By Staff

Route 1, Floydada, Texas 79235

‘Why can’t that man call?’ my husband, Charles,
fretted. ‘It’s been two weeks already. Surely he’s made
up his mind whether or not he wants to sell.’

The object of all this anxiety was an old gas engine, a Monitor,
that once had been used to power a windmill on our treeless Texas
Plains. Charles had learned of the engine from an acquaintance. He
had made an offer to buy the engine from the owner, and he was not
accepting or rejecting the offer as quickly as Charles wanted. He
was as itchy as a child with chicken pox waiting for the phone to
ring. His quest for the Monitor made Sir Lancelot’s quest for
the Holy Grail look like an Easter egg hunt. He probably would have
hocked one of the kids to raise the funds to buy that old hunk of
iron. Finally, after nearly worrying himself into apoplexy, Charles
and the engine’s owner reached a mutually satisfactory
agreement, and Charles could add another entry in his gas engine

So, one cold, blustery day this past May, Charles, Chase, our
three-year-old son, Phil Dunavant, a neighbor, and I drove out to
the rural cotton gin that serves the Becton Community some 25 miles
northeast of Lubbock. It was not the type of day that was ideal for
an outing and certainly not typical for a day in early May. The
biting wind was blowing straight out of the north, kicking up fine
dust that made the chilly air even more uncomfortable.

Charles had not been this excited since the births of our
children. He was not going to let a little thing like a cutting
north wind and swirling dust slow him down. He probably would have
driven a team of huskies through a roaring blizzard to retrieve his

Although Charles had not actually seen the engine, he knew it
was tucked safely away in the gin’s seed house. Charles and
Phil had to move a mountain of dusty, cobwebby tarps, gin belts,
wire, nets for cotton modules, and even a red bicycle to free that
engine from its prison. Next they had to work it out of the seed
house, which in itself would have tested the strength of Atlas.
Finally, the men had the engine out in the bright May sunshine, and
they could see what they had been working so hard to get.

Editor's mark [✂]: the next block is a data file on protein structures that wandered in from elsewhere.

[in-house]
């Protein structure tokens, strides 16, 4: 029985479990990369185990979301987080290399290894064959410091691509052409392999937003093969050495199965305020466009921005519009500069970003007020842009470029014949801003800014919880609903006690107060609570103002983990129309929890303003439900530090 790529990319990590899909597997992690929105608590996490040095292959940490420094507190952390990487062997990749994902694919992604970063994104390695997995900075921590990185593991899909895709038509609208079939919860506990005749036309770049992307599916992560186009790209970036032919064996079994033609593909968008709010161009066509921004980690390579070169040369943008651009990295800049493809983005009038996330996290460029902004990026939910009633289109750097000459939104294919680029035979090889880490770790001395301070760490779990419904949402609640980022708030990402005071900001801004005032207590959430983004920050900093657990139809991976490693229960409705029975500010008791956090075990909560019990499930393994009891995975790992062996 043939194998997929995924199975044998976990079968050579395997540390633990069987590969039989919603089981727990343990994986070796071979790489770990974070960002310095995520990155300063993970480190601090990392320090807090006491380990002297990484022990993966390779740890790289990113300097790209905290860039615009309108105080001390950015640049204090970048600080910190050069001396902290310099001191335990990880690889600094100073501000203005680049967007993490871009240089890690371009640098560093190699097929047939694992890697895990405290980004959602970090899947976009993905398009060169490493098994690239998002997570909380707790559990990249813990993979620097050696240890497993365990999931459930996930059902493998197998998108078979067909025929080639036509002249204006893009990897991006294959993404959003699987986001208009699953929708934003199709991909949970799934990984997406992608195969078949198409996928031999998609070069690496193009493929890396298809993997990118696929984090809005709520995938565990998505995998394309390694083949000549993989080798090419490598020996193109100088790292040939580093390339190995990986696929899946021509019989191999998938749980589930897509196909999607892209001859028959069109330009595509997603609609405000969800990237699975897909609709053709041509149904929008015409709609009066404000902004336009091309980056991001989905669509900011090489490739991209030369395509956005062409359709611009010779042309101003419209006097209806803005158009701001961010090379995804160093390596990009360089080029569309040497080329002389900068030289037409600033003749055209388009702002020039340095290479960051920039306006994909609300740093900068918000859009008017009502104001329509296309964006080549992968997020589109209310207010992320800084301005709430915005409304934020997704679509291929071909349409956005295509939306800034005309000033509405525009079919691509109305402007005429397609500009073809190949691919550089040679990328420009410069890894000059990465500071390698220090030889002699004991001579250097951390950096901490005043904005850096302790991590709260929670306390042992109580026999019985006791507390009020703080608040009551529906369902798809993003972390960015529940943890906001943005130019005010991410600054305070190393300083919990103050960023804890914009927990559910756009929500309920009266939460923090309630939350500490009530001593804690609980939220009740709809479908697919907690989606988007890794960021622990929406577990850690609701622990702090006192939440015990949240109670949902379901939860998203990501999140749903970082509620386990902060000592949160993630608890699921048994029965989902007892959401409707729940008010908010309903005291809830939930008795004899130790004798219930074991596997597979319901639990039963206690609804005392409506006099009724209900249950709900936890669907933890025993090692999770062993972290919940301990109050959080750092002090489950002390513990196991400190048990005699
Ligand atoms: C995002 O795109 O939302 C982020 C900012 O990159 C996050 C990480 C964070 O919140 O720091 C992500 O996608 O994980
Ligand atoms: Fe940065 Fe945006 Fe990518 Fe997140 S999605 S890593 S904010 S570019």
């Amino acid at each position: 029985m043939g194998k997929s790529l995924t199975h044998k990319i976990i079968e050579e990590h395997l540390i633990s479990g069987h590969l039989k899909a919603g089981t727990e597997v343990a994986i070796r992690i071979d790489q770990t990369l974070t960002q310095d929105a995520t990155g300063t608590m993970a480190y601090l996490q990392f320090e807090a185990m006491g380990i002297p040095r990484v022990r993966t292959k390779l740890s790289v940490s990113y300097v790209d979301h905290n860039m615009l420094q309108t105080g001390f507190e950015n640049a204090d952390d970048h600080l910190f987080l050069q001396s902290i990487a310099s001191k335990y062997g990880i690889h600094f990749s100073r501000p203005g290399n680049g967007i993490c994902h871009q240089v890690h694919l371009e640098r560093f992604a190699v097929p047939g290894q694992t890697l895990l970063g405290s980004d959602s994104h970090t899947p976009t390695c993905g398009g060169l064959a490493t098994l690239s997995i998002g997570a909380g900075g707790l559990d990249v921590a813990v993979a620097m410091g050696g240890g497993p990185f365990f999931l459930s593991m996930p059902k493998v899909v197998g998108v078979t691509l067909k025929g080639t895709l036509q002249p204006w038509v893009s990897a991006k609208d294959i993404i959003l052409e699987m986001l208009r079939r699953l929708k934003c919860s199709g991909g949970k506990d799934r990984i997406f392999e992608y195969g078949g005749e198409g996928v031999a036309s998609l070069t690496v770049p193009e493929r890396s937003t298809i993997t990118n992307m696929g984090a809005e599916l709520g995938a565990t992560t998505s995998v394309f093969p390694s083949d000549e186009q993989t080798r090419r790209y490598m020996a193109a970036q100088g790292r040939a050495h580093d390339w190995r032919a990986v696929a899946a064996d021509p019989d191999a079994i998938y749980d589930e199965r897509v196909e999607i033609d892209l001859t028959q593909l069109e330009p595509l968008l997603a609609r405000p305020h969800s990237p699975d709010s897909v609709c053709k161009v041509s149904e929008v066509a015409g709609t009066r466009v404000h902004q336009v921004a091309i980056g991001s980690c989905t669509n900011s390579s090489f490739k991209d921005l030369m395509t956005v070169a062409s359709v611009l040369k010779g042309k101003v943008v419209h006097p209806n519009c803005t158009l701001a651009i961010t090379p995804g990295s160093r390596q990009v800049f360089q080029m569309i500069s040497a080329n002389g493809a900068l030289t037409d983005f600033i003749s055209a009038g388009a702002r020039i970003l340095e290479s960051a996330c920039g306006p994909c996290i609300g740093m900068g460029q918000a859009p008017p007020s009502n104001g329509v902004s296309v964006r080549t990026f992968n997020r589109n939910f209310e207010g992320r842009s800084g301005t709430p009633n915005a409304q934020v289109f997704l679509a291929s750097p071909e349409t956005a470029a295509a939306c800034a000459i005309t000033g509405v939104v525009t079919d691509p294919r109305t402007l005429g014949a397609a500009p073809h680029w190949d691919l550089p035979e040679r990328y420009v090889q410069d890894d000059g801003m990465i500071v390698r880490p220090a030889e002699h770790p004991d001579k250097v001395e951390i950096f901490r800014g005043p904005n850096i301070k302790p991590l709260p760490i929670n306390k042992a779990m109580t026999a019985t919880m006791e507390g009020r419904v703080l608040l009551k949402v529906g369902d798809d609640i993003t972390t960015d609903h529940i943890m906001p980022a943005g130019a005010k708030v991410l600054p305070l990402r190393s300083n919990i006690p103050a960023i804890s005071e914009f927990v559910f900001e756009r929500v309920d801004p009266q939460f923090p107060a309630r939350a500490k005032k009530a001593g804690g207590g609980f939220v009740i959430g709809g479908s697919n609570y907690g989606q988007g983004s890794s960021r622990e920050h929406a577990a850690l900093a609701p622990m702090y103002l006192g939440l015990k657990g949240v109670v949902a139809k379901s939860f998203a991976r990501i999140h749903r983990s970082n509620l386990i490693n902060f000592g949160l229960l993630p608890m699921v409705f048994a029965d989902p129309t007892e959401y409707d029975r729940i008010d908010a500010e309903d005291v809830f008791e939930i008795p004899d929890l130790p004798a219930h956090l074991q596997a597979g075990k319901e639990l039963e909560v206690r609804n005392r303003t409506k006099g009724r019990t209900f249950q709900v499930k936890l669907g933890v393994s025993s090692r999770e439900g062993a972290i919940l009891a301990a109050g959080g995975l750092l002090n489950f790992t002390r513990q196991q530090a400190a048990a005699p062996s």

There it sat, a three-horse open crankshaft Monitor with the
36-inch gear pump jack still attached to the back. Its five-spoke
flywheel stood proud and tall, the white striping still visible. It
looked as though it were just waiting to be used again to pump the
precious water from beneath the dusty plains. We could see the
white design, faint but still distinguishable, on the water hopper
that cooled the engine. The wood on which it was mounted was
painted red with the word MONITOR stenciled in black with a black
flower design stenciled on either side.

The process of restoring the Monitor to its original glory has
begun. Charles poured a new bearing from babbit, a new experience
in itself. He disassembled the Monitor and has started sandblasting
the different parts. It will be repainted the original gray. The
striping will be carefully replaced. When it has been reassembled,
this three horse Monitor will run as smoothly as an antelope
dashing across the Texas Plains.

Charles swears he can sniff out engines as we drive down a
highway. So many times I have heard him say, ‘This is engine
country. I can smell one around here.’ Charles is usually
right. He even found one in downtown Ruidosa, New Mexico, while we
were on vacation one summer. He has said innumerable times, ‘I
don’t want all the gas engines in the world, just the ones I
know about.’

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